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Google is finally removing links to stolen Jennifer Lawrence photos
The photos infringed on Lawrence’s copyright, her lawyers said.
Nearly two months after photos of Jennifer Lawrence, Rihanna, Kate Upton, and other celebrities were reportedly stolen from Apple’s iCloud service and distributed online, links to sites hosting Lawrence’s photos have started being removed from Google.
According to the Guardian, Google removed two links to a site hosting the stolen photos, after Lawrence’s lawyers filed takedown requests under the Digital Millenium Copyright Act (DMCA), claiming copyright infringement.
Google has been under intense scrutiny since the photos were leaked in late August. In early October, they were threatened with a $100 million lawsuit for failing to remove the stolen images a month after a takedown request. Entertainment lawyer Martin Singer, whose firm represents several of the women hacked, sent a letter to Google claiming, among other things, that the company “has turned a blind eye while its sites repeatedly exploit and victimize these women.”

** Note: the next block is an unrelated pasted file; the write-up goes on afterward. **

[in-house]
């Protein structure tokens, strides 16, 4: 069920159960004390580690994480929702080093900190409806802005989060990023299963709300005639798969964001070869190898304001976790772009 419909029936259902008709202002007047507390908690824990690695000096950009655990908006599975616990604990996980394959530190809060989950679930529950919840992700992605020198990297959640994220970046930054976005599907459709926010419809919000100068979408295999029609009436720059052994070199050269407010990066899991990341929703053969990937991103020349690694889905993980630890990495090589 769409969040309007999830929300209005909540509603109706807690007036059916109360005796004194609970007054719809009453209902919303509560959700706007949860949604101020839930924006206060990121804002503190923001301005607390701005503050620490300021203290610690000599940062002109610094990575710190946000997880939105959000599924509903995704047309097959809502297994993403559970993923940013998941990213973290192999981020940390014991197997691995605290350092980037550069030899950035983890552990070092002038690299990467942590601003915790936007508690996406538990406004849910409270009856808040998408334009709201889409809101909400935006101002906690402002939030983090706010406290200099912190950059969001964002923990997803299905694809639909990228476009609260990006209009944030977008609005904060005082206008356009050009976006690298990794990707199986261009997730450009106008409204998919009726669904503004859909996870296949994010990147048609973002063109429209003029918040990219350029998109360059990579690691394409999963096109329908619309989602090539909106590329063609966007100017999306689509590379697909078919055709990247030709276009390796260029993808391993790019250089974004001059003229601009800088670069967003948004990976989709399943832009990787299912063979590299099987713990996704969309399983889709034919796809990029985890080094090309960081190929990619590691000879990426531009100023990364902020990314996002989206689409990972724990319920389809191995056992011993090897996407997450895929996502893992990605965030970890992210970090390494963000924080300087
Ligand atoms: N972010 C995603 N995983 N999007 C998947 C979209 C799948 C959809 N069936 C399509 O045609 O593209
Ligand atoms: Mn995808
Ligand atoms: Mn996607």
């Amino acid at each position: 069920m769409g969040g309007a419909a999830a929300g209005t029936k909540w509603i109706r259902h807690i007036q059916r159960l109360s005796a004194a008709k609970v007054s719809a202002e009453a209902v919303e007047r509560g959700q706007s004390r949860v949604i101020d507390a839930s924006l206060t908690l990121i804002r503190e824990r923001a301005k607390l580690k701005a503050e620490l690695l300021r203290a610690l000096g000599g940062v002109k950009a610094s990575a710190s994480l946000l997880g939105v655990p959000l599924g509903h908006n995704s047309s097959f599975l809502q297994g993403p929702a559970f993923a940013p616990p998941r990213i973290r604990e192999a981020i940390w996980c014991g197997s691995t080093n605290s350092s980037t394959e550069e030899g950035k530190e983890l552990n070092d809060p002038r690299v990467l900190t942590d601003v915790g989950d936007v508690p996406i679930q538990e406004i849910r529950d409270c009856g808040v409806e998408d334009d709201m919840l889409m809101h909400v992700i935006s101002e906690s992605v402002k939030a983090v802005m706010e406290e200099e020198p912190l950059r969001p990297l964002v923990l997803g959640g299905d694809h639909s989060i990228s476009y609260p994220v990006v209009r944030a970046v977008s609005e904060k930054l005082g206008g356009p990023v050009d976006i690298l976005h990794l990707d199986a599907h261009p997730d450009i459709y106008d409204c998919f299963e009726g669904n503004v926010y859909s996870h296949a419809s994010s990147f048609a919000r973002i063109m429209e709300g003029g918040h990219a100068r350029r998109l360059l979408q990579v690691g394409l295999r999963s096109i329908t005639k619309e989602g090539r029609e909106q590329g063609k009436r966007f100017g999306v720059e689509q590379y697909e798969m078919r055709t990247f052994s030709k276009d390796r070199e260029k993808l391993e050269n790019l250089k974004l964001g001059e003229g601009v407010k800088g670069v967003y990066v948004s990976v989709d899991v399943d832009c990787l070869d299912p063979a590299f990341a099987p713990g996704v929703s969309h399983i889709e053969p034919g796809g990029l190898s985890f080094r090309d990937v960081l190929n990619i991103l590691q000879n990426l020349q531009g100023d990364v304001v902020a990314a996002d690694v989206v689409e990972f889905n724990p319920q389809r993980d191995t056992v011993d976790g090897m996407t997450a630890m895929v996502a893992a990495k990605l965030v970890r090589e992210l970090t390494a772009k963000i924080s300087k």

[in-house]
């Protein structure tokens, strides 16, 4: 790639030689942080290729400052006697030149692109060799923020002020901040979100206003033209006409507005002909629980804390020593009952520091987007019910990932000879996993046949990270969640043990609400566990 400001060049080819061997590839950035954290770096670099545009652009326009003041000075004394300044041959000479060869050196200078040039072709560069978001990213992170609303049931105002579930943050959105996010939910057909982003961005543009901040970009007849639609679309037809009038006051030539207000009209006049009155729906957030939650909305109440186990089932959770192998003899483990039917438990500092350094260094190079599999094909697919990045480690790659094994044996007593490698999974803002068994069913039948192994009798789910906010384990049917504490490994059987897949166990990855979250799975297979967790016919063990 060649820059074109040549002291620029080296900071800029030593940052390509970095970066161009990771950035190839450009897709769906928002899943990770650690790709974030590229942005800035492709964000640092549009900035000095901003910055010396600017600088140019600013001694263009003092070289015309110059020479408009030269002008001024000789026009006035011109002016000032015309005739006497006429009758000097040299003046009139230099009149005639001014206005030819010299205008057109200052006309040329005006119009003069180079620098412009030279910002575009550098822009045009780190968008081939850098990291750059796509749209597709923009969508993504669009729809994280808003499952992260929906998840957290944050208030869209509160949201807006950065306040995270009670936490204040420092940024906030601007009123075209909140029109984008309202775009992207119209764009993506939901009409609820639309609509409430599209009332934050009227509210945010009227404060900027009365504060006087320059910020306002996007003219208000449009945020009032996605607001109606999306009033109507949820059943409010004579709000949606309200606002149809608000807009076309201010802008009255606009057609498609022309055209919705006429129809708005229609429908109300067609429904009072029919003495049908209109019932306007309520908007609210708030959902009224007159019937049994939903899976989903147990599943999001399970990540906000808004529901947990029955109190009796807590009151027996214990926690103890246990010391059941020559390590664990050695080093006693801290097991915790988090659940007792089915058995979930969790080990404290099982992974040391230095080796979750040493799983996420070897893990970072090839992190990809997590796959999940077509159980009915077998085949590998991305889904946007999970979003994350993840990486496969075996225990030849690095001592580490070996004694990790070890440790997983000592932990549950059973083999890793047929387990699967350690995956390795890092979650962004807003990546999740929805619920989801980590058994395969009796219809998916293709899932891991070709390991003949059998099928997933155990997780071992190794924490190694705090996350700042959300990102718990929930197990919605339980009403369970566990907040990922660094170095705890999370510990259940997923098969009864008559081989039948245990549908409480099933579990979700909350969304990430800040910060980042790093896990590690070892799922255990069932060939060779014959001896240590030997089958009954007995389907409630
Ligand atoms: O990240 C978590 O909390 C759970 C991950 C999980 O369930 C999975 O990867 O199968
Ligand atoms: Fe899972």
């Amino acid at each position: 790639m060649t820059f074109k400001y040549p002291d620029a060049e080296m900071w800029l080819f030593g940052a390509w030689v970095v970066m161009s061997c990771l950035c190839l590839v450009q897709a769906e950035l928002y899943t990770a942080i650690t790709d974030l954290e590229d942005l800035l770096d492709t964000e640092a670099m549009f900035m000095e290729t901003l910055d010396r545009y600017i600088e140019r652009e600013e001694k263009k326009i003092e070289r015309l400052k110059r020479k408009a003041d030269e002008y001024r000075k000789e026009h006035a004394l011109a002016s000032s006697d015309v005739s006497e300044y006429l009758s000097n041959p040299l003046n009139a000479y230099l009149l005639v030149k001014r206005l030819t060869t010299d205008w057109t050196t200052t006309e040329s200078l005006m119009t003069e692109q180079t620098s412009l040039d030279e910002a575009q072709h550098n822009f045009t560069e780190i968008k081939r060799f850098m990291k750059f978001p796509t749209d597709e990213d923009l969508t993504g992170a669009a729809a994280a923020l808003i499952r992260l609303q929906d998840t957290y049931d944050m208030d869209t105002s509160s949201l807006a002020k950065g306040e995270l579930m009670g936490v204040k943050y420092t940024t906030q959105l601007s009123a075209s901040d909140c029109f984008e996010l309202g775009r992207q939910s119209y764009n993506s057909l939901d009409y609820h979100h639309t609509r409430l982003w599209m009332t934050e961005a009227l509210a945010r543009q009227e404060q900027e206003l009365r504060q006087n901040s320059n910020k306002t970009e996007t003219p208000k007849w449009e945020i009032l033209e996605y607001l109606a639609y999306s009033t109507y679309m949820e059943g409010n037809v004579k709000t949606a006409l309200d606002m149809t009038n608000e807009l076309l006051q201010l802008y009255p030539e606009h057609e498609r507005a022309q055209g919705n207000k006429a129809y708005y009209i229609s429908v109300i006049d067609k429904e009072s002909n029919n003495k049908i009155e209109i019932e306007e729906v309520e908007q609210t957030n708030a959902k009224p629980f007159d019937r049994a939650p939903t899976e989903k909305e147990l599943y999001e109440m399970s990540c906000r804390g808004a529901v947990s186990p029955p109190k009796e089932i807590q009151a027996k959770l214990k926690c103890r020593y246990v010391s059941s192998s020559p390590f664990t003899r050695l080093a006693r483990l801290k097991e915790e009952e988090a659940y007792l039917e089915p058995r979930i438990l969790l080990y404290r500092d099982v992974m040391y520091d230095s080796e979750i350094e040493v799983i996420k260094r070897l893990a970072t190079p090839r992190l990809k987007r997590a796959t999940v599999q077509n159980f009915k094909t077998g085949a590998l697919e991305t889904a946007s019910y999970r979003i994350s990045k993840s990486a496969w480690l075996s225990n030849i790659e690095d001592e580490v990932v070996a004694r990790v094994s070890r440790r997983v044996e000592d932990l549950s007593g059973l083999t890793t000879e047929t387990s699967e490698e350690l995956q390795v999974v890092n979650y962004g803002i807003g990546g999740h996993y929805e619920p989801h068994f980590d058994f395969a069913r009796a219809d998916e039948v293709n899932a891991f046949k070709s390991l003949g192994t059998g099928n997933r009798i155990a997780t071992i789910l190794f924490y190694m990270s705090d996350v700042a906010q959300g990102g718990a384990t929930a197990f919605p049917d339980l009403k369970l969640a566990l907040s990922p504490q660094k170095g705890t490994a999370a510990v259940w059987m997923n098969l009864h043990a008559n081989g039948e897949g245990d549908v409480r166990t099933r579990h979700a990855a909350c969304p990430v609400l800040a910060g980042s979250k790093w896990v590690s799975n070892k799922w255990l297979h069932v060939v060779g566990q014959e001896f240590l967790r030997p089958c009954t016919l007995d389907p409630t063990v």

In a response statement, Google staffers claimed they’ve “removed tens of thousands of pictures—within hours of the requests being made—and we have closed hundreds of accounts. The Internet is used for many good things. Stealing people’s private photos is not one of them.”
4chan, where the photos originated, has a copyright-violation policy, but the number of images that appear and quickly disappear on the site is so vast, the policy isn’t much help. Reddit did update its policy after the photos appeared and were removed, however.
While this is a small victory for Lawrence and her lawyers, there are still many more links to be removed, and noise to cut through. Earlier this month, Corynne McSherry, intellectual property director at the Electronic Frontier Foundation, told the Daily Dot, “Google isn’t required to go out and affirmatively search for, locate, and then take down all the examples of a certain piece of copyrighted content.”
In an exclusive interview with Vanity Fair, Lawrence called out the sites hosting these photos for profit, and called the hack a sex crime.
Audra Schroeder is the Daily Dot’s senior entertainment writer, and she focuses on streaming, comedy, and music. Her work has previously appeared in the Austin Chronicle, the Dallas Observer, NPR, ESPN, Bitch, and the Village Voice. She is based in Austin, Texas.